Political statements are the new black

Student patriotism in question after Tuesday’s blackout

Tia Baldwin and Morgan Myles

On Tuesday’s patriotic-themed spirit day, there was some push back; and it all started with a few tweets.

The night before, senior Alex Myrick tweeted at her followers, “Wear all black tomorrow.” About an hour and 13 retweets later, another student tweeted something similar that got more attention.

With the same mindset as Myrick, senior Brittany Henry wanted to explain her outfit choice for the next day.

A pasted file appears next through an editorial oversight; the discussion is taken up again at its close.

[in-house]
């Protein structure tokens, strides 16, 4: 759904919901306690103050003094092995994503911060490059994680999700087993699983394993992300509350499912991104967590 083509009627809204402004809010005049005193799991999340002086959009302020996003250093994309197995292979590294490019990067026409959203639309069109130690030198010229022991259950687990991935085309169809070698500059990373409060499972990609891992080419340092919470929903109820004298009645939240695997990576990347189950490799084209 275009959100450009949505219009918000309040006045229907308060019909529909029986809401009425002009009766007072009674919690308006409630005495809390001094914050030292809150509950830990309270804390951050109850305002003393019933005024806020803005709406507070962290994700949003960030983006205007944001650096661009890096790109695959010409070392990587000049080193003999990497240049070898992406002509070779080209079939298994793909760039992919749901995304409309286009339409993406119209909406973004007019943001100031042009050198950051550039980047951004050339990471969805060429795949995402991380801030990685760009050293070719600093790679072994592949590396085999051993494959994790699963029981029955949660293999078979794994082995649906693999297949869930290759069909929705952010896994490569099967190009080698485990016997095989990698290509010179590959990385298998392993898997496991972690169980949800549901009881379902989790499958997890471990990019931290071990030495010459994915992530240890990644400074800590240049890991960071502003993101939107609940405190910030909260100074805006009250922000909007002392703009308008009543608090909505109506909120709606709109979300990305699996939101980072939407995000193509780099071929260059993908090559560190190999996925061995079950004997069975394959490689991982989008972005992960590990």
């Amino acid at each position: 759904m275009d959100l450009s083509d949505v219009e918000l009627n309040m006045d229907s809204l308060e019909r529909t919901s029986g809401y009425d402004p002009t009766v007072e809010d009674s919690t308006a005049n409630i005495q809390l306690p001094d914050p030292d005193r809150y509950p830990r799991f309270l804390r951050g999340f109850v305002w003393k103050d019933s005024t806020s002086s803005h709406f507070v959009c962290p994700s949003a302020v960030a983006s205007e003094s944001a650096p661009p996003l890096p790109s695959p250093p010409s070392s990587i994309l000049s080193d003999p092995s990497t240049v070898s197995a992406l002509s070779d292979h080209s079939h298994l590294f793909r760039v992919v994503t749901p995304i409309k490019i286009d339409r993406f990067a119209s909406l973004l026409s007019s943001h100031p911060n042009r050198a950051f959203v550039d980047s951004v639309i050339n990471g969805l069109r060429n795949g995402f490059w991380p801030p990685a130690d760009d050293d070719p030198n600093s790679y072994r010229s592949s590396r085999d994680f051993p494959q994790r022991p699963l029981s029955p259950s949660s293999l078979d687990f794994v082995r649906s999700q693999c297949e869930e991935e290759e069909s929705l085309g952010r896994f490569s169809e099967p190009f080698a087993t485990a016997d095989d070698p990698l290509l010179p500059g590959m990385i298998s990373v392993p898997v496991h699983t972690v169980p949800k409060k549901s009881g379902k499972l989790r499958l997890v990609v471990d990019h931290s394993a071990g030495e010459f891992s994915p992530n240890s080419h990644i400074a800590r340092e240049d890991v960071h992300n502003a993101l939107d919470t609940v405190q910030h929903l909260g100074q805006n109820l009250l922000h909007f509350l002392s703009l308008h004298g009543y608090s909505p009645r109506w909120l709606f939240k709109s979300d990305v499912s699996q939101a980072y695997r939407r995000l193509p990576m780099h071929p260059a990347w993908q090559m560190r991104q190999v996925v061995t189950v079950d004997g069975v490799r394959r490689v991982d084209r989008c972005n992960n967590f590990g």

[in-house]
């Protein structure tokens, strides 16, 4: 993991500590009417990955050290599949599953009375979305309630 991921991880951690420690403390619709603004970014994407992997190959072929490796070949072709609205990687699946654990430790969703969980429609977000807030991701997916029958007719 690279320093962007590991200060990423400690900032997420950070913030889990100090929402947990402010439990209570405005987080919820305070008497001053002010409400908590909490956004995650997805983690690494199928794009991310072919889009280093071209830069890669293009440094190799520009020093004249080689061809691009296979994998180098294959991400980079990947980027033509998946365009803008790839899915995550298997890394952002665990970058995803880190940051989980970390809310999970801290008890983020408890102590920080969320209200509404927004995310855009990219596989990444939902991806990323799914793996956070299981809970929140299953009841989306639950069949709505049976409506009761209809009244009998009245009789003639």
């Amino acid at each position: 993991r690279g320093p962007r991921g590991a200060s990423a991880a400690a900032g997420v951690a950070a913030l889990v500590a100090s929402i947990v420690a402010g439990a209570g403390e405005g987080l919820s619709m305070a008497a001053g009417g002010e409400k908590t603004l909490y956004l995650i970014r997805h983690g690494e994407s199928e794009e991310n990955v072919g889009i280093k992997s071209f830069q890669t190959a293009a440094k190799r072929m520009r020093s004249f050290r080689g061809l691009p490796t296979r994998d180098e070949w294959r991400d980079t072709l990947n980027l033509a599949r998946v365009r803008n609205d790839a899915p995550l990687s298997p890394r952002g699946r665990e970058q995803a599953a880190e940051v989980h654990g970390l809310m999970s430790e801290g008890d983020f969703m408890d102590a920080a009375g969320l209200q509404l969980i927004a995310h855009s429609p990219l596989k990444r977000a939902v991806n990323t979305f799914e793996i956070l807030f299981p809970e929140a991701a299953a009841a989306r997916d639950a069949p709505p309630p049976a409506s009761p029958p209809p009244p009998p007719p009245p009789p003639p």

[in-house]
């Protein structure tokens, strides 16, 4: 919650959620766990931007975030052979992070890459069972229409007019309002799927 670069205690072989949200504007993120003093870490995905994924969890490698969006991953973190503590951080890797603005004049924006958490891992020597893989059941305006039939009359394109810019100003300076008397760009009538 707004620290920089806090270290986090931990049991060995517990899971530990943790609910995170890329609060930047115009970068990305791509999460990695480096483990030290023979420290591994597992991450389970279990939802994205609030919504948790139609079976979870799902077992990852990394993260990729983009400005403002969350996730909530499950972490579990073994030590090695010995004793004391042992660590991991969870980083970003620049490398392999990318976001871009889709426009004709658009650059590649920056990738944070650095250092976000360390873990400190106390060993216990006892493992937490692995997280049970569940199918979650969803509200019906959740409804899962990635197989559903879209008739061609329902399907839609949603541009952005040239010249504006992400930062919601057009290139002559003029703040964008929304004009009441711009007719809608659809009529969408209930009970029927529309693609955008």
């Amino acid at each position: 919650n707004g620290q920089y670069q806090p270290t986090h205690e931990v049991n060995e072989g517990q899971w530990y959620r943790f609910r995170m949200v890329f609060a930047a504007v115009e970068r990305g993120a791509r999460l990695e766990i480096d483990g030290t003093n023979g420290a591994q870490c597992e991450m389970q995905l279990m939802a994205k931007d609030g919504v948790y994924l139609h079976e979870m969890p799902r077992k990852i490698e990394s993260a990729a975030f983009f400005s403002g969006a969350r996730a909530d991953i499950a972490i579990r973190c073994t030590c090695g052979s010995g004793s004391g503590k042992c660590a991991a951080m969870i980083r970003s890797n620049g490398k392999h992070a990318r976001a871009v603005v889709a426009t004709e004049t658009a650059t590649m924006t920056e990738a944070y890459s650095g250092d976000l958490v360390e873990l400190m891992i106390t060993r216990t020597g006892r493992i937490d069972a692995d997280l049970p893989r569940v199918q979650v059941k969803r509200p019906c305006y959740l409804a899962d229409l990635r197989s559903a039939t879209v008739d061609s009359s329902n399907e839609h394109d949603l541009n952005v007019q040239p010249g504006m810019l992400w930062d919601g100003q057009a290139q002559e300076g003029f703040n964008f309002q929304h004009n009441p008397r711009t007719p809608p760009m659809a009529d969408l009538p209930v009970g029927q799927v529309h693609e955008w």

“I’m wearing black tomorrow (because) why wear the colors of a country that doesn’t (care) about me,” she tweeted.

Henry’s tweet caused a string of replies expressing their excitement with her idea. Henry and Myrick started a trend that they called a “blackout.”

“I participated in the blackout because it was a political statement calling out the prejudice and oppression in America,” senior Shannon Dunne said. “I believe that small things like this can make people more aware of bigger problems such as racism and police brutality.”

This was just Henry’s point of her “blackout” idea.

“It hasn’t felt right wearing the colors after the countless murders of African American lives with seldom prosecution of the murder… I’m specifically referring to episodes of police brutality,” she said. “I didn’t want to represent the colors of a country that, lately hasn’t been protecting and serving my people.”